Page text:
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WASHINGTON, D.C. — The White House supports FCC Chairman Ajit Pai’s review of the current net neutrality rules, but the administration did not explicitly call for a rollback of the regulatory framework that gives the agency the authority to impose them.

White House deputy press secretary Sarah Huckabee Sanders criticized the Obama-era FCC for passing a set of net neutrality rules by reclassifying the internet as a “Title II” telecommunications service. That regulatory maneuver allowed the FCC in 2015 to pass rules prohibiting internet service providers from blocking or throttling content, or from selling speedier access to consumers.

“The administration believes that rules of the road are important for everyone — website providers, internet service providers, and consumers alike,” Sanders said at the daily briefing on Tuesday.

She added, “With that said, the previous administration went about this the wrong way by imposing rules on ISPs through the FCC’s Title II rulemaking power. We support the FCC chair’s efforts to review and consider rolling back these rules, and believe that the best way to get fair rules for everyone is for Congress to take action and create regulatory and economic certainty.”

FCC Chairman Ajit Pai, who Trump appointed to the post, has been harshly critical of the FCC’s net neutrality regulatory framework. He has put a proposal up for review that asks whether the Title II reclassification should be rolled back, and what rules, if any, should be imposed on internet providers.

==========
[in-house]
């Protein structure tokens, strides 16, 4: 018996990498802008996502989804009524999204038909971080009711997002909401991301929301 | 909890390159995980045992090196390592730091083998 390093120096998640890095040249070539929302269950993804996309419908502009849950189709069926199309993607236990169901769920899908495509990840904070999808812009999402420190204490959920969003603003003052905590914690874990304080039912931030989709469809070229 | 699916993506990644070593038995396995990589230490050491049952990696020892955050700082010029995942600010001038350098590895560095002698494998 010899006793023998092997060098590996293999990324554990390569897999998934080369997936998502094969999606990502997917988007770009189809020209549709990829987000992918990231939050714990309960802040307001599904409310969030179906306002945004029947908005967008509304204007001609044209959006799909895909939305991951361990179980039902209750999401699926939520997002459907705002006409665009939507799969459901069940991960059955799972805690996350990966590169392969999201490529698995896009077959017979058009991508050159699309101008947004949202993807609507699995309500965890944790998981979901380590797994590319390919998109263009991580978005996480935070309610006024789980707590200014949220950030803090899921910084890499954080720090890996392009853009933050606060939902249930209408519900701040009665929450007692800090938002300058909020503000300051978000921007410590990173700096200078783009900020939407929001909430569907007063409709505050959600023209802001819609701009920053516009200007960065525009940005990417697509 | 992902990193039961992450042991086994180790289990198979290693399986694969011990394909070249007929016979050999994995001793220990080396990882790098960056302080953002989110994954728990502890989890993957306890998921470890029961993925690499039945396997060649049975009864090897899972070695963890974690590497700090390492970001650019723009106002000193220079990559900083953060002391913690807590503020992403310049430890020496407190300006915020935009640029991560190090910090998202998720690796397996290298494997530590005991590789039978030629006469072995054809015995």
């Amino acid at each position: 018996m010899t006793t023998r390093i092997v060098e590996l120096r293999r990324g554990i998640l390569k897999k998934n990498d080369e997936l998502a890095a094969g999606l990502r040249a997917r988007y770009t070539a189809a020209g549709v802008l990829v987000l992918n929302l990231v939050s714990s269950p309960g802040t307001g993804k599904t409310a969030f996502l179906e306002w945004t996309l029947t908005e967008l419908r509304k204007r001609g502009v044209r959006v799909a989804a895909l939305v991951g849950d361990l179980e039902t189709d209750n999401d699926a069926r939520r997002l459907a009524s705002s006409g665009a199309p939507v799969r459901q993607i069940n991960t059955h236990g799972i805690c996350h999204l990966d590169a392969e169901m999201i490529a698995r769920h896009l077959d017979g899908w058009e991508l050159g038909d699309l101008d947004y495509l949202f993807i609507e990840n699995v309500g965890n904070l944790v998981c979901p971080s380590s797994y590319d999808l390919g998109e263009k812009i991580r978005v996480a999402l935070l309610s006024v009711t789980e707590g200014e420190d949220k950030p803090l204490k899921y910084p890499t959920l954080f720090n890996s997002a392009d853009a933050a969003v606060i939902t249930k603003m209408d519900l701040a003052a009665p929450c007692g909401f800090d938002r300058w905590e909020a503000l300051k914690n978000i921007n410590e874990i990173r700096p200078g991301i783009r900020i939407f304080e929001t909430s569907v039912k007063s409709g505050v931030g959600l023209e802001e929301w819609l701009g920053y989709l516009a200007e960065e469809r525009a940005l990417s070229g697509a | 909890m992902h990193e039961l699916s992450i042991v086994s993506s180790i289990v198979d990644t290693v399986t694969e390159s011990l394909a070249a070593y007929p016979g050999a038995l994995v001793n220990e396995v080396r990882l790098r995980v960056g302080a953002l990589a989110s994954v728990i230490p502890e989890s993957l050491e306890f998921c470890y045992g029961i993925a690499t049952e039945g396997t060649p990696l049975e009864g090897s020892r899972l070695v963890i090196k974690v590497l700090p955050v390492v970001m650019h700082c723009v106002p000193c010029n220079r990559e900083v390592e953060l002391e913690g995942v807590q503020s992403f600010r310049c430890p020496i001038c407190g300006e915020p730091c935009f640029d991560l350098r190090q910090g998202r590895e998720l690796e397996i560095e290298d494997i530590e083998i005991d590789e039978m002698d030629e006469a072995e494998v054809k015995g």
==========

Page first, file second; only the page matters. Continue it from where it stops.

The White House’s comments are a contrast to one that Trump made about net neutrality almost three years ago.

In 2014, shortly after Obama announced that he supported a robust regulatory approach to net neutrality that reclassified the internet as a Title II service, Trump tweeted, “Obama’s attack on the internet is another top down power grab. Net neutrality is the Fairness Doctrine. Will target conservative media.”

Some advocates of the FCC’s current approach took the White House’s softer position as evidence of the popularity of strong net neutrality protections.

Evan Greer, campaign director of Fight for the Future, said in a statement, “The White House fell far short of supporting the FCC’s plan, and only noted that they are right to ‘review’ the current rules. This is a clear signal that they know how unpopular the repeal of net neutrality rules is with voters, including conservatives and libertarians.”

Greer cited a poll from the Internet and Competitive Networks Association, conducted by a GOP research firm, that showed that backers of Trump supported net neutrality by a 3 to 1 margin.

So far, about 9.4 million comments have been filed to the FCC on the latest proposal. The first comment deadline was on Monday.